The Union Square Park is an historic ground hosting the statues of the America’s great men including George Washington at the center of the Park and the Lincoln’s towards the Northern side. The Park is a center for various activities including theaters, arts. It is also a renowned ground for political protest and the unionists’ movements. The Northern Union Park expansion design was an objective from the early 1980s with the need to have better playgrounds and creation a business center that would meet the need of the nosiness people and the hawkers. Another objective of the ideas was create a pavilion and rest rooms together with the need to have bigger playgrounds. This promoted the need of having a designer who could execute the plan to its full realizations with the observance to the ideologies, philosophies and the cultural practices. Valkenburgh realized the objective by expanding the playground field, setting up the new Greenmarket that could serve and meet the interests of the increasing customers in the market. Valkenburgh is a skilled designer owing to his education levels and the experience he has gathered from his previous works.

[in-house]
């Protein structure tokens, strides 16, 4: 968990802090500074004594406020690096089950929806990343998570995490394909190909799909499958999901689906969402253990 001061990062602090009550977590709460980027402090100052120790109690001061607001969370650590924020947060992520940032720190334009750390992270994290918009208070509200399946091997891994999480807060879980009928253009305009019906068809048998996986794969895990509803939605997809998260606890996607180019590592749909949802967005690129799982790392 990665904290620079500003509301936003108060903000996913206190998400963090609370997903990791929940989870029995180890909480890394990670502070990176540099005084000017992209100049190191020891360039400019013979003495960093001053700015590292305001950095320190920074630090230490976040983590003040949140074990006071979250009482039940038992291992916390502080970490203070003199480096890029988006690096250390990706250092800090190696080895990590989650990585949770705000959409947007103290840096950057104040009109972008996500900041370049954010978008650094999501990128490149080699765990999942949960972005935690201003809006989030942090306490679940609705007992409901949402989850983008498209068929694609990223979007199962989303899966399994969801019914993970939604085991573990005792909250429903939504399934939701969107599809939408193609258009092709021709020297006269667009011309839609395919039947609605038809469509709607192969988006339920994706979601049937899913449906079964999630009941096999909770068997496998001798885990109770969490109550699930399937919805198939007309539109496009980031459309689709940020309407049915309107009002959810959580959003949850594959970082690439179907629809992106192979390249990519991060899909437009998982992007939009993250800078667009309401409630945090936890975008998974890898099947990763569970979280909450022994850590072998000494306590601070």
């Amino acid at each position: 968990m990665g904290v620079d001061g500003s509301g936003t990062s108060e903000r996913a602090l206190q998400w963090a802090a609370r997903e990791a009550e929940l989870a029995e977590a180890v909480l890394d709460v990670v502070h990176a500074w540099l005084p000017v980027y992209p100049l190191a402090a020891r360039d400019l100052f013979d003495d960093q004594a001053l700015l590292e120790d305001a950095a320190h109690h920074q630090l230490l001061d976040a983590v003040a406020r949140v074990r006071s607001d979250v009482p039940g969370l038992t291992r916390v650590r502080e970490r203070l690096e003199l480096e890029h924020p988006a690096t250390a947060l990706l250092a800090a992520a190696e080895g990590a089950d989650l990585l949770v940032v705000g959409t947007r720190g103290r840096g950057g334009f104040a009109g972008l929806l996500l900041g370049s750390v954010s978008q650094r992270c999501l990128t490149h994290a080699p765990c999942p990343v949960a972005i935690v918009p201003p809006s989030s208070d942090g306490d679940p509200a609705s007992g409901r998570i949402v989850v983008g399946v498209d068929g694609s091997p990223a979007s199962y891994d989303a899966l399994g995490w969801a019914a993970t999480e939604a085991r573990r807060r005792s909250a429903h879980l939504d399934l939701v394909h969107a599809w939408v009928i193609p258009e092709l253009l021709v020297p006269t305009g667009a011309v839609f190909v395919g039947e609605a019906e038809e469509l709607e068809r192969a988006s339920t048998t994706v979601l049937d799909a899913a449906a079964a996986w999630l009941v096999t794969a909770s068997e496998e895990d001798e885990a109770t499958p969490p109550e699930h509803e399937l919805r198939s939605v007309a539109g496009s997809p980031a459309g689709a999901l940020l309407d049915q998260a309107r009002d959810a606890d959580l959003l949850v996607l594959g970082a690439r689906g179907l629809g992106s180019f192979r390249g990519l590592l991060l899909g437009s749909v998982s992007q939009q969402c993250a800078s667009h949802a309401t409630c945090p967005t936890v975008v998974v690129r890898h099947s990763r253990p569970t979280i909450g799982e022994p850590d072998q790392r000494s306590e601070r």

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Miranda, L., Szklarski, S. J., Alliance International Pictures, & Brentwood Home Video (Firm), BCI Eclipse (Firm). (2005). Union Square. Newbury Park, CA: Brentwood Home Video.

Nelson, W. R. (1975). Landscaping your home /. doi:10.5962/bhl.title.53120

Poogyeon Park, & Kailath, T. (n.d.). New square-root smoothing algorithms. Proceedings of 1994 33rd IEEE Conference on Decision and Control. doi:10.1109/cdc.1994.411165